University Hospitals RISE Programs Approach to Caring for Mothers and Children Affected by Substance Exposure
July 05, 2022
Innovations in Obstetrics & Gynecology | Summer 2022
University Hospitals has for years offered a perinatal addiction clinic, but in summer 2021, it developed a new approach to treating addiction: the Rainbow Interdisciplinary Substance Exposure (RISE) program.
“RISE is a continuum of services for mothers and their children, from pregnancy to postpartum to the child stage,” says Lulu Zhao, MD, Department of Obstetrics & Gynecology, University Hospitals Cleveland Medical Center.
Dr. Zhao directs one of the three clinics that work together to provide care through the RISE program and provides OB care, addiction care and dual diagnosis care through the RISE-Moms clinic, which serves women with substance use issues who are considering pregnancy, are pregnant, or are within their first year postpartum. Women are supported through their pregnancy journey with specialty prenatal and psychiatric care, psychosocial supports through Rainbow Connects and consultations with experts including Moira Crowley, MD, a neonatologist at the University Hospitals Rainbow Babies & Children’s Hospital who treats neonates affected by substance exposure.
Care does not, however, stop at RISE. The RISE-Peds clinic serves a primary point of care for substance-exposed children from birth to the age of 3. Natalie Woods, MD, Director, UH Rainbow Center for Women and Children, approaches care through the lens of family dynamics and substance exposure in relation to babies’ development. Finally, Catherine Lipman, MD, Director of the RISE Developmental-Behavioral Pediatrics and Psychology (DBPP) Clinic, provides care for children up to 9 years old who have been affected by substance use.
The three RISE clinics are linked by a central coordinator. While medicine sometimes operates in silos, the RISE program is designed to create a continuum of care supported by regular communication among multiple providers. “We are able to communicate about what's going on in all aspects of the dyad,” says Dr. Zhao. The RISE team has a weekly interdisciplinary huddle, giving them a clear picture of all patients being treated through the program.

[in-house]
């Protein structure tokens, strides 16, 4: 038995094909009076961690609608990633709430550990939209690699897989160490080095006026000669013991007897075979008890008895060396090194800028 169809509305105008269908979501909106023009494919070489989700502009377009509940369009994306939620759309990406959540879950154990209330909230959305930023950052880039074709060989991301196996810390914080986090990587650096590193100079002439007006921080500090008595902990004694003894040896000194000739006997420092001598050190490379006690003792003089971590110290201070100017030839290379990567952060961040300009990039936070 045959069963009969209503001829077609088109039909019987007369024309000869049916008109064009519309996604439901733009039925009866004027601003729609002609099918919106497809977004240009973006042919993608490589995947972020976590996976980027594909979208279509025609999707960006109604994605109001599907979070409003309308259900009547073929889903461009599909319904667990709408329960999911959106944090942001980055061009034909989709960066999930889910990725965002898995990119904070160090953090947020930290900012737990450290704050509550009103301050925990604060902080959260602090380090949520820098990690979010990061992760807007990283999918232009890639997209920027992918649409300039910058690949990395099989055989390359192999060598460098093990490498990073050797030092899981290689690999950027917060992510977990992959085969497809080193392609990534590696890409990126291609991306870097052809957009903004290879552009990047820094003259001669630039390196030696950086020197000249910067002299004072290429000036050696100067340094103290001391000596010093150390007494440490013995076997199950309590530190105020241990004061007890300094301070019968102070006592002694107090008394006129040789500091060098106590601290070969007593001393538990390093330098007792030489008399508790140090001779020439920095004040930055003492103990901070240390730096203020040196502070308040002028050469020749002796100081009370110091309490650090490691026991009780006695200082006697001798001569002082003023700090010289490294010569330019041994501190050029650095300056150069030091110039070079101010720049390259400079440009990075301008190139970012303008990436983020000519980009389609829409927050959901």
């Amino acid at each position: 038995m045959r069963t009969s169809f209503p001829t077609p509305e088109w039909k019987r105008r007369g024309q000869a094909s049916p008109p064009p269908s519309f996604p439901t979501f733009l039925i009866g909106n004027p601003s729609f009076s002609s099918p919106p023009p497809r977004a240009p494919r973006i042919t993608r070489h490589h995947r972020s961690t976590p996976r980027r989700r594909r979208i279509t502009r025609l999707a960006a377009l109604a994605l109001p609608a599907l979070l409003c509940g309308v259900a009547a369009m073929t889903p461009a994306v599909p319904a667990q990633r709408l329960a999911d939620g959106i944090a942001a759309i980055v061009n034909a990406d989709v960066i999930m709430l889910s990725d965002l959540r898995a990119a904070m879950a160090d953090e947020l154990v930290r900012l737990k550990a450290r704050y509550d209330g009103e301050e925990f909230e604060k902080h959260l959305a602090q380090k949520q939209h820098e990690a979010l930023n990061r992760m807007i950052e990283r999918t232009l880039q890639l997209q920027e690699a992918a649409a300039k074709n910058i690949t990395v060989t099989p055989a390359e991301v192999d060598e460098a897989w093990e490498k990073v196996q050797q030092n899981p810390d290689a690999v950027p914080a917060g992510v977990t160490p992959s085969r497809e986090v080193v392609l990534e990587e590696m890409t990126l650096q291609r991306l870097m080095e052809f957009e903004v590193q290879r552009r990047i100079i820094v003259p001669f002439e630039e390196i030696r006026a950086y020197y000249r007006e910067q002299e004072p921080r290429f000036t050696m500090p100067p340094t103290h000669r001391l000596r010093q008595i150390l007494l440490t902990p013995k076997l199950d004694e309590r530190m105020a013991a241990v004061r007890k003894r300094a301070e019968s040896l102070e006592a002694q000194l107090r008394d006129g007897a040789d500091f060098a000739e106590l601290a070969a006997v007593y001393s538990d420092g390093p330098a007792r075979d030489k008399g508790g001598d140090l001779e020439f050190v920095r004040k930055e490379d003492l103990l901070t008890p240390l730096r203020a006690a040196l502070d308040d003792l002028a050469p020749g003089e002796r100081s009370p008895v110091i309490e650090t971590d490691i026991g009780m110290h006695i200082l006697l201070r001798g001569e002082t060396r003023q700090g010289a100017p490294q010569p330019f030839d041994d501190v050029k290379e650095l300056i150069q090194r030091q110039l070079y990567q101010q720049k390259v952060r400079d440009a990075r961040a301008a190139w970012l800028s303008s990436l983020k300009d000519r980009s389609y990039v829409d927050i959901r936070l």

Patients typically enter the RISE program via referral, and Dr. Zhao has also had patients who return to her for care during a subsequent pregnancy. Accessing this kind of care can be a challenge for patients due to geographic distance or psychosocial circumstances. Women struggling with substance use may also be facing other issues, such as domestic violence or homelessness. Dr. Zhao tries to manage and prioritize the needs of her patients, meeting them where they are and focusing on goals important to them.
And even with all of its success, RISE is always looking to strengthen community relationships that can give additional patients ready access to the resources they need. “A huge priority for RISE is growing community partnerships to leverage existing services and supports to benefit our patients,” says Dr. Zhao.
One way the RISE program is engaging with patients and the community is through twice-monthly virtual lunch and learns. These virtual sessions, open to anyone, feature expert speakers on a wide variety of topics related to substance use and families, such as domestic violence, trauma and postpartum depression. Sessions are not recorded, and participations can join anonymously.
The RISE program is funded by a five-year grant, and the team plans to continue seeking funding to support it. They want to continue offering comprehensive care – OB care, contraception, medication-assisted treatment (MAT), counseling and pediatrics – for dyads affected by substance use and to develop a strong web of resources in the community.
Already, patients are positively responding to the care they have received and the relationships they have developed through the RISE program. “I've seen women come in postpartum, and they say, ‘Thank you so much for trusting me and believing me, giving me time and not judging me as a bad person,’” says Dr. Zhao.
That trust and care meet the needs of a diverse range of patients. Some women are in sobriety when they deliver, while others have never been in sobriety. UH is striving to connect these patients to the resources they need.
“Our goal is to know wherever you are and meet you where you are and optimize things as much as possible for you,” says Dr. Zhao. “A lot of women, especially younger reproductive-aged women, are expected statistically to be able to enter recovery. It's just a matter of finding the right people to support them.”